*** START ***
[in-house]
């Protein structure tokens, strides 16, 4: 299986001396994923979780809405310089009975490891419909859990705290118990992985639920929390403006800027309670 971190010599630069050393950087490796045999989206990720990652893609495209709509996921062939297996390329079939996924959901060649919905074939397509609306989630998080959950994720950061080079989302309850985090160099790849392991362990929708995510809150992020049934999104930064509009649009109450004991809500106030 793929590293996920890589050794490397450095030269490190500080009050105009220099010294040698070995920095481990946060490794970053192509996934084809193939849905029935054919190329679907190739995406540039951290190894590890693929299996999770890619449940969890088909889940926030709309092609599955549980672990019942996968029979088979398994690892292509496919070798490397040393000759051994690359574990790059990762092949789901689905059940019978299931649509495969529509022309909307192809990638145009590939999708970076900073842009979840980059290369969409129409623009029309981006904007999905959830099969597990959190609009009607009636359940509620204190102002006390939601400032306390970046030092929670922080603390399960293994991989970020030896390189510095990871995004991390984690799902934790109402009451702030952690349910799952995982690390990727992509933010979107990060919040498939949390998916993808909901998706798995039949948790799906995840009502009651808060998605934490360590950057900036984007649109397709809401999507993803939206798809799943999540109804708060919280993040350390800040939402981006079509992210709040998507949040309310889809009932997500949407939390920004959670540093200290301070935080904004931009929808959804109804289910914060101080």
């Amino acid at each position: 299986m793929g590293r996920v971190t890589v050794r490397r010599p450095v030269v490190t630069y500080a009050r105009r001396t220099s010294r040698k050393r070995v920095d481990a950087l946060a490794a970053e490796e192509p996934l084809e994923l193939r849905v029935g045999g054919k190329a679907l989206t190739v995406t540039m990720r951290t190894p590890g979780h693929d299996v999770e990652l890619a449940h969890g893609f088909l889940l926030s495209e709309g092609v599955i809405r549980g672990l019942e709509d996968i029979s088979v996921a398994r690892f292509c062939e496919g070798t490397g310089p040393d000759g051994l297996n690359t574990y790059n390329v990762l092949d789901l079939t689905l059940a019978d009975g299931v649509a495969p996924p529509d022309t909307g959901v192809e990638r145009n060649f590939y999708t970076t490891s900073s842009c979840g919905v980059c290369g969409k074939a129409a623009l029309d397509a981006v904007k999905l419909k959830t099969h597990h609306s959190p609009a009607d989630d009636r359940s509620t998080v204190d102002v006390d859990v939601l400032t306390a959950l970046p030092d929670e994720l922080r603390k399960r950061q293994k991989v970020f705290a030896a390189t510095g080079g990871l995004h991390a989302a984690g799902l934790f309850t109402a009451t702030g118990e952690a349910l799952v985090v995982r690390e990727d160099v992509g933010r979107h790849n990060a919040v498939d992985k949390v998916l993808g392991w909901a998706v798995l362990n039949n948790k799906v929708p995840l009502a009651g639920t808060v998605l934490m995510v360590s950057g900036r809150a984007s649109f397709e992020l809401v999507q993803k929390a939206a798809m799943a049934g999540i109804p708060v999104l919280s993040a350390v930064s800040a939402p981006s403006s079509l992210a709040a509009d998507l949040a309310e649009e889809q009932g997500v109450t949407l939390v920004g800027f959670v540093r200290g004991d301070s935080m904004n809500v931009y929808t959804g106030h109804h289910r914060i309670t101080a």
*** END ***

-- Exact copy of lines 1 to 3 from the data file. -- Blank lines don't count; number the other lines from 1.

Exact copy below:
[in-house]
């Protein structure tokens, strides 16, 4: 299986001396994923979780809405310089009975490891419909859990705290118990992985639920929390403006800027309670 971190010599630069050393950087490796045999989206990720990652893609495209709509996921062939297996390329079939996924959901060649919905074939397509609306989630998080959950994720950061080079989302309850985090160099790849392991362990929708995510809150992020049934999104930064509009649009109450004991809500106030 793929590293996920890589050794490397450095030269490190500080009050105009220099010294040698070995920095481990946060490794970053192509996934084809193939849905029935054919190329679907190739995406540039951290190894590890693929299996999770890619449940969890088909889940926030709309092609599955549980672990019942996968029979088979398994690892292509496919070798490397040393000759051994690359574990790059990762092949789901689905059940019978299931649509495969529509022309909307192809990638145009590939999708970076900073842009979840980059290369969409129409623009029309981006904007999905959830099969597990959190609009009607009636359940509620204190102002006390939601400032306390970046030092929670922080603390399960293994991989970020030896390189510095990871995004991390984690799902934790109402009451702030952690349910799952995982690390990727992509933010979107990060919040498939949390998916993808909901998706798995039949948790799906995840009502009651808060998605934490360590950057900036984007649109397709809401999507993803939206798809799943999540109804708060919280993040350390800040939402981006079509992210709040998507949040309310889809009932997500949407939390920004959670540093200290301070935080904004931009929808959804109804289910914060101080």
């Amino acid at each position: 299986m793929g590293r996920v971190t890589v050794r490397r010599p450095v030269v490190t630069y500080a009050r105009r001396t220099s010294r040698k050393r070995v920095d481990a950087l946060a490794a970053e490796e192509p996934l084809e994923l193939r849905v029935g045999g054919k190329a679907l989206t190739v995406t540039m990720r951290t190894p590890g979780h693929d299996v999770e990652l890619a449940h969890g893609f088909l889940l926030s495209e709309g092609v599955i809405r549980g672990l019942e709509d996968i029979s088979v996921a398994r690892f292509c062939e496919g070798t490397g310089p040393d000759g051994l297996n690359t574990y790059n390329v990762l092949d789901l079939t689905l059940a019978d009975g299931v649509a495969p996924p529509d022309t909307g959901v192809e990638r145009n060649f590939y999708t970076t490891s900073s842009c979840g919905v980059c290369g969409k074939a129409a623009l029309d397509a981006v904007k999905l419909k959830t099969h597990h609306s959190p609009a009607d989630d009636r359940s509620t998080v204190d102002v006390d859990v939601l400032t306390a959950l970046p030092d929670e994720l922080r603390k399960r950061q293994k991989v970020f705290a030896a390189t510095g080079g990871l995004h991390a989302a984690g799902l934790f309850t109402a009451t702030g118990e952690a349910l799952v985090v995982r690390e990727d160099v992509g933010r979107h790849n990060a919040v498939d992985k949390v998916l993808g392991w909901a998706v798995l362990n039949n948790k799906v929708p995840l009502a009651g639920t808060v998605l934490m995510v360590s950057g900036r809150a984007s649109f397709e992020l809401v999507q993803k929390a939206a798809m799943a049934g999540i109804p708060v999104l919280s993040a350390v930064s800040a939402p981006s403006s079509l992210a709040a509009d998507l949040a309310e649009e889809q009932g997500v109450t949407l939390v920004g800027f959670v540093r200290g004991d301070s935080m904004n809500v931009y929808t959804g106030h109804h289910r914060i309670t101080a």